Punta Alta is a vibrant city in southern Argentina, whose citizens are known for their initiative. It is the location of the Puerto Belgrano Naval Base, the largest port in the country, which saw its moment of glory a century ago as thousands of youths did their military service there while in the navy.
Here in this city of 60,000 open and generous people, there is now a group for “dialogue among people of diverse convictions, friends of the Focolare. In order to open the experience of communication and dialogue to others, a cineforum series has been organized.
They did not opt for a theater or for the dark silence of a cinema theater. . . they went to Bar Centrale, the most famous bar in Punta Alta, which has been around for nearly 100 years with its typical little tables and grand lounge, pool tables and a small stage where, in the 1930’s small orchestras and dancers performed.
The admission fee is one non-perishable food item that is donated to a local Community Center. “Invitations are made personally by email or by not so large but very visible posters, which have been prepared by the bar owner and hung in the windows of neighboring shops. Group size varies between 30 and 50 people,” explains Hector Correa, the passionate cinema expert of the group.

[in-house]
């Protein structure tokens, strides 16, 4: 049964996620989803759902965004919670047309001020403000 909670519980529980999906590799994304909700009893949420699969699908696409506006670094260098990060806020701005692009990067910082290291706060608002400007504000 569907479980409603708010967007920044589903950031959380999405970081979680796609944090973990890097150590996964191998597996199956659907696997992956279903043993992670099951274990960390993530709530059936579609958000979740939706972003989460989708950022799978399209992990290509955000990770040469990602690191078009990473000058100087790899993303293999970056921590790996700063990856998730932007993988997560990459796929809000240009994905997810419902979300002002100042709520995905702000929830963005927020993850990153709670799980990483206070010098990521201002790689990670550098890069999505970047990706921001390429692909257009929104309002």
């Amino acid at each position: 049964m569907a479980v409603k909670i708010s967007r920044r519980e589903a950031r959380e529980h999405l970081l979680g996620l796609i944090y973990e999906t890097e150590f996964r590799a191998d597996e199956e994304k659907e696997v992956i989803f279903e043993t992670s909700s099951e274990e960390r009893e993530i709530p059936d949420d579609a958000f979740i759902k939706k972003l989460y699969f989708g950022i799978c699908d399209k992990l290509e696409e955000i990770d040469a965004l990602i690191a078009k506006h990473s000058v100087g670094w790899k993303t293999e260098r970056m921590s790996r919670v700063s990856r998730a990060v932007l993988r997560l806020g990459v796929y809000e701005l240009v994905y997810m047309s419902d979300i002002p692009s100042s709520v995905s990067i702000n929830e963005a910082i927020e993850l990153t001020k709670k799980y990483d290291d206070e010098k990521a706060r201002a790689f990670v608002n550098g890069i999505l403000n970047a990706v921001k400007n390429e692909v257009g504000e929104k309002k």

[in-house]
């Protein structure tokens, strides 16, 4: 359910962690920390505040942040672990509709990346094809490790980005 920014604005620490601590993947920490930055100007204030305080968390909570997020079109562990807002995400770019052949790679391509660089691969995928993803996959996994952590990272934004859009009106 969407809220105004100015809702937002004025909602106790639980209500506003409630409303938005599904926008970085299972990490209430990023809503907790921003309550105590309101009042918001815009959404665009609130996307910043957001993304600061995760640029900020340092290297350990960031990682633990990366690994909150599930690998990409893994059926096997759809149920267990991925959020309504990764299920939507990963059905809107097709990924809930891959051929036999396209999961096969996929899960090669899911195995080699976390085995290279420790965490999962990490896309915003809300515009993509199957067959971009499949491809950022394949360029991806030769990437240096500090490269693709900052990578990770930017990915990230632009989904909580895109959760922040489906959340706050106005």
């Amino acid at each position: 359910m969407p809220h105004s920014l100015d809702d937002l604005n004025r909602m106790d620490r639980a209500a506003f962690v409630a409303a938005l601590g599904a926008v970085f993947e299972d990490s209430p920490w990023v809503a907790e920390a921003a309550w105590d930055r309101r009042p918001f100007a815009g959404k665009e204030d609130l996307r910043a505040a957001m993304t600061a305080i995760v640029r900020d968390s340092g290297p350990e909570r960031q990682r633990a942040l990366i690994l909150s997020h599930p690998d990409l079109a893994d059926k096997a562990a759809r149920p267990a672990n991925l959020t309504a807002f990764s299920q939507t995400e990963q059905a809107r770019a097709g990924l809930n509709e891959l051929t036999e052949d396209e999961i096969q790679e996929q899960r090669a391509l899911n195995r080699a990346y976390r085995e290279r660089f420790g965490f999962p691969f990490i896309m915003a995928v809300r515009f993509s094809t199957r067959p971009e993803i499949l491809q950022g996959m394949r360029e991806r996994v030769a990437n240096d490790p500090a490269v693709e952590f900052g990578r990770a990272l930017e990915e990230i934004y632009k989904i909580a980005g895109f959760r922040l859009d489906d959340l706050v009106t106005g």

Among the participants were students, adults, some young women Marine recruits in uniform, and also the regular clients of the bar were there willingly joining in with the gathering.
When all was ready, the projection was preceded by a brief introduction which explained the meaning of the gathering and the motivation of the group that had organized the event. “Then,” Hector explains, “ my brother Luis and I” presented the film. And at the end we ran the debate, which always has a lot of participation and turns out to be very interesting for everyone. We don’t delve so much into the technical or aesthetic details of the film, but try to offer details about the thoughts and ideas of the film author, the presenation of characters and the historical context of the story. This makes the participants be more interested in the film’s content.”
“ “Putting the emphasis on reality and stories that have concepts and conceptions of the world within them, which often do not correspond to our ideas,” explains Sisi Deramo, “is an exercize that obliges you to first of all listen attentively to what the other is trying to express, and then to try to make yourself understood within the framework of a cordial and fruitful dialogue, so that the coming together of diverse opinions can enrich everyone and nourish the common understanding.”
I asked Kiki Deramo which films had been chosen. “We chose films which we could then discuss: Cinema Paradiso, The Postman, The Truman Show, The Wall, directed by Alan Parker and Dead Poets Society. I don’t think we made the wrong choices.”
“It was a very interesting and useful experience for everyone. Let’s hope we can do it again this year,” says Sisi.
By Carlos Mana